Gasoline prices down: What’s ‘up’ with that?

So, what is up with falling gasoline prices? Well, gasoline purchases, for one thing. Not to mention driving, automobile purchases and, of course, pollution.

The declining price has to do with supply and apparently that is considerable, so much so, I heard, that America is now the leading fuel-producing country – that is, in terms of oil and natural gas output. I saw on the broadcast news yesterday, in fact, that the price of oil is now $66.88 per barrel.

What I’m having trouble getting my head around is why there would be an increase in the purchase of gas simply because the cost of such has dropped.

Registered motor vehicles in the U.S. number somewhere around 253 million. Of that amount, only so many vehicles are out and about at any one time. In this regard, the number 40 million rings a bell.

What I am aware of for sure is that here at home the yearly purchase of fuel weighs in at 135.4 billion gallons. Okay, so just because gas prices are lower does this mean existing or more drivers are going to necessarily be clamoring to purchase more fuel and therefore by association drive more? The picture is shaping up to be just that.

To possibly explain this, commuters/travelers who may have traveled by alternate means as their main means of transport/travel, may, instead, switch over to personal, private, passenger vehicles. Moreover, maybe, as well, vehicle purchases are being made above and beyond what would ordinarily be the case; a flurry of vehicle-purchasing activity may be prompted as a result, in other words.

But plummeting gas prices, the multitudes seemingly now crowing about, could this backfire?

The short answer: Yes. The drop in gasoline prices isn’t sustainable, obviously, and can only go so low and go on for so long.

It is true money being saved at the pump is available to spend on other things.

On the matter of car buying, for my money, a smart vehicle purchase, if a vehicle is to be purchased, would be an ultra-low emissions or zero-polluting vehicle whether fuel prices are falling or not. Moreover, history being an excellent teacher and if any indication, gas prices will bounce back. And, not if, but when that inevitability comes to pass: then what?

So, I gotta ask: As consumers, are we really thinking rationally about this whole falling gas price thing?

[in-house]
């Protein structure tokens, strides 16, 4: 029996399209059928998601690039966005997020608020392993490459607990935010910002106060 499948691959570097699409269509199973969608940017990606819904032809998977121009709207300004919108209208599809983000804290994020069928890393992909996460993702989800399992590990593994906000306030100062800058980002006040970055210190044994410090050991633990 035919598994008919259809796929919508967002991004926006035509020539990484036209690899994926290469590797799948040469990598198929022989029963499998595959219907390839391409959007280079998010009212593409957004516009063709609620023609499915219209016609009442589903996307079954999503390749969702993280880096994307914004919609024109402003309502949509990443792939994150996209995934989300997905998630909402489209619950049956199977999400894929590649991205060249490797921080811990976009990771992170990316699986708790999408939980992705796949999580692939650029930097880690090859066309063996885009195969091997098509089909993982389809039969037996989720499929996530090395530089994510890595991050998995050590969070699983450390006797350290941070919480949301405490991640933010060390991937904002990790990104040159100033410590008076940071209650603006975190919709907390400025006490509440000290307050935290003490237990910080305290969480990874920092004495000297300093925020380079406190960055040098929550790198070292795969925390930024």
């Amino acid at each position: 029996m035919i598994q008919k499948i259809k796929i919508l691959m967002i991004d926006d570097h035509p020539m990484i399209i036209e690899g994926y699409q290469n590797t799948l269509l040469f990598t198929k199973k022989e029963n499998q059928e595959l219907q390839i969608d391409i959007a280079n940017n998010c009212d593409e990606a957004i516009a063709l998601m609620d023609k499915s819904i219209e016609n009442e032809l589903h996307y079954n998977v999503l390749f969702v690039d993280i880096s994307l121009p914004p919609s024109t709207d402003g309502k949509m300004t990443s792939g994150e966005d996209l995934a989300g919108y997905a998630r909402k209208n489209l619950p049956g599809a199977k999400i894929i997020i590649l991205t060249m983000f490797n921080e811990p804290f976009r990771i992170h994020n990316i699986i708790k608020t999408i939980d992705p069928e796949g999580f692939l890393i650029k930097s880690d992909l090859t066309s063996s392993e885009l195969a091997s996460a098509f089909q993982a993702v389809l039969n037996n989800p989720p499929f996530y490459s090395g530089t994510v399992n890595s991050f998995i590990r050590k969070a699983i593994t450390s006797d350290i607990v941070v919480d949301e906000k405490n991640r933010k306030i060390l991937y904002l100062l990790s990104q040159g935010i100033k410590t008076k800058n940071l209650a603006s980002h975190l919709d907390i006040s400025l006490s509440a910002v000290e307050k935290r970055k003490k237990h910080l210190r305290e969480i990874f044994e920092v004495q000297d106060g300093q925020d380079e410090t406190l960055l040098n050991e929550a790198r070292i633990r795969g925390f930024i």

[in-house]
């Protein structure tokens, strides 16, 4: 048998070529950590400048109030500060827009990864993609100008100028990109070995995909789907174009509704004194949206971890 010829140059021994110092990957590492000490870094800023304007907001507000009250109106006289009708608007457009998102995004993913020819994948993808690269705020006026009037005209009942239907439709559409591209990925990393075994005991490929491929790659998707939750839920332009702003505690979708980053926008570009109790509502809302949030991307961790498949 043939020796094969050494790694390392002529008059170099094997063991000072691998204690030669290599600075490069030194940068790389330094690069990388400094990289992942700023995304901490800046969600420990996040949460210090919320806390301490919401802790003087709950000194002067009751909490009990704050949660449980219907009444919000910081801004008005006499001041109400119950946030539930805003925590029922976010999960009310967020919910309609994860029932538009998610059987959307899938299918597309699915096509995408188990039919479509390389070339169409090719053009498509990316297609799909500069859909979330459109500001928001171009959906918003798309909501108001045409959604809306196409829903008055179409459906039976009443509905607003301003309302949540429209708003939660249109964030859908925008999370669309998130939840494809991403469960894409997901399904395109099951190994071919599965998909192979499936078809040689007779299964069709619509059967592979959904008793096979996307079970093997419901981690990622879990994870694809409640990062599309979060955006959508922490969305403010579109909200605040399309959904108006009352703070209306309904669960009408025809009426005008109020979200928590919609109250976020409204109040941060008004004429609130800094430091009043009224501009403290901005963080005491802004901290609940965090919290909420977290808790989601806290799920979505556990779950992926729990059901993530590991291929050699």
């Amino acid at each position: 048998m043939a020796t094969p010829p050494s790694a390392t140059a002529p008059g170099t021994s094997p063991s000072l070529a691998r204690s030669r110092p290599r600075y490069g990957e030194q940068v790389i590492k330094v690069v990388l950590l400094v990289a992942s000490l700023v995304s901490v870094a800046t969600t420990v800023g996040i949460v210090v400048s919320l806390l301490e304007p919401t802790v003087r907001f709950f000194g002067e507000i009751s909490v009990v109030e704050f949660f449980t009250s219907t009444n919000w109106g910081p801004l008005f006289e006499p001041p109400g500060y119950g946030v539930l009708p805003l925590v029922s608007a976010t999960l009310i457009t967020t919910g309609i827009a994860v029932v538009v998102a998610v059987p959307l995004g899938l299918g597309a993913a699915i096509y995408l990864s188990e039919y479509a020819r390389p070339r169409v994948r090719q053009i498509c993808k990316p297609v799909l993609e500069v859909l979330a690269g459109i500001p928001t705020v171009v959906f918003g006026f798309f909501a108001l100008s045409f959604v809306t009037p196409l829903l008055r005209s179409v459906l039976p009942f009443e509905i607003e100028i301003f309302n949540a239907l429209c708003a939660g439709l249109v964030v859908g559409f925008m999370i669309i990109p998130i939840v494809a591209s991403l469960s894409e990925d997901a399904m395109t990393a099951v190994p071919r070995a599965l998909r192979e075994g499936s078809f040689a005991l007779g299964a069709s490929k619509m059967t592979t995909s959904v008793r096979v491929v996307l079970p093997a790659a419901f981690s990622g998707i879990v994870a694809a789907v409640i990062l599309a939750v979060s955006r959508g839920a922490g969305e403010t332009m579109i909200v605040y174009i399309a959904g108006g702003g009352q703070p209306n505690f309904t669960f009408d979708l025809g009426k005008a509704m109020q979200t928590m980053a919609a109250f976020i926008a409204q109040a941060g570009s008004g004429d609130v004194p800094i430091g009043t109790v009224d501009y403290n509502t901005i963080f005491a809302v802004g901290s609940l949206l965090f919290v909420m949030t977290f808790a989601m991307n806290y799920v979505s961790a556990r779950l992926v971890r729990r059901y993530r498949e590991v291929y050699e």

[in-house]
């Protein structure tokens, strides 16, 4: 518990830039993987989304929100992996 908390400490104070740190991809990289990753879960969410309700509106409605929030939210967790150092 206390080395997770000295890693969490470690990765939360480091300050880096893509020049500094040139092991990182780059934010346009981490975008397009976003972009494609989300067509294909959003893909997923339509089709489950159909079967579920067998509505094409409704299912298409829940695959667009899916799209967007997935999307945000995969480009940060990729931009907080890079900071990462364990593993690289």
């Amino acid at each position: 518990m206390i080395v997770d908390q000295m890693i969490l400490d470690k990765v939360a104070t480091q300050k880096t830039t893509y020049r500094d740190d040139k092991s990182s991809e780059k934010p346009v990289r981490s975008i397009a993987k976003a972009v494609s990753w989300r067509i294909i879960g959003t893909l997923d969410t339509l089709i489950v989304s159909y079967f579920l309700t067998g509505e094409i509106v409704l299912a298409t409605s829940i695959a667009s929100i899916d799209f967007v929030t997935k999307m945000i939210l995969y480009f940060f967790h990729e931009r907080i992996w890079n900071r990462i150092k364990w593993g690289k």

Not just this, but I also read, just recently, in fact, where people are getting back to the so-called “old ways,” purchasing gas-guzzling trucks and SUVs in greater and greater numbers. Old buying habits die hard, I guess.

America being the world’s leading fuel-producing nation is just a temporary condition. The change in fortunes so to speak is mainly on account of technology – for example, the employment of hydraulic fracturing (also known as fracking) oil-extracting methods – utilized in tapping shale oil from subsurface deposits which in this country at this point in time, seem more than plentiful. Oil that, at best, is: “bottom-of-the-barrel” grade – the lowest of the low in terms of quality – you tell me.

For what it is worth, it was much more encouraging with this country on a smarter track with vehicle fuel-economy ratings improving and a corresponding trend in the purchasing of motor vehicle fuel being less, in addition to reliance on alternate forms of transportation increasing, and the like.

And, on the matter of fuel, there is but one more thing to consider: 20 pounds of carbon dioxide is produced for every gallon of gasoline burned.


2 thoughts on “Gasoline prices down: What’s ‘up’ with that?”

  1. Carbon taxes are counter productive, instead of reducing Global Carbon output it increases.

    Why is this? It seems that the carbon credits we are buying are spent by Countries with low carbon economies, and this turns them into carbon producers through their purchases. Perhaps we need to study why, they are currently low carbon producers and stop uplifting them?

    This money needs to be spent at home rewarding those who cut down, mainly though because less carbon means cleaner combustion and higher efficiency.

  2. We must demand that all theories and mechanisms are explained in detail? Without this detail there is no understanding and its difficult to develop logical proof.

    A ball, placed on a slope runs down hill. Can we explain exactly how this happens? Other than: it’s the slope, and the usual ill informed abuse thrown at carbon doubters like: you silly idiot, moron, clown, etc this does nothing to advance understanding.

    We can of course, a ball on a flat level surface rests its mass on a single point .

    A line from the ball’s centre of gravity through to the the centre of the earth will be in the middle of the ball’s contact point.

    If we raise one side of this surface say 10 degrees, the line through the centre point is displaced down the slope, ahead of the ball’s contact point.

    Knowing the weight of the ball, the angle of slope, and using scale vector diagrams we can quantify the force acting on our ball to roll it down hill.

    A similar logical approach is also needed with climate changes when considering the mechanism. When believers quote the warming theories we must first deal with CO2 which is released by heat, a cause. In the next breath we are told it is responsible for the heating, this has reversed the effect and is now a heating cause? As Douglas Adams once wrote, “This is of course, quite impossible”.

    Will the CO2 lobby please explain exactly how CO2 works in the Carbon Theory please? We don’t need to use any climatologist jargon, keep it to simple English.

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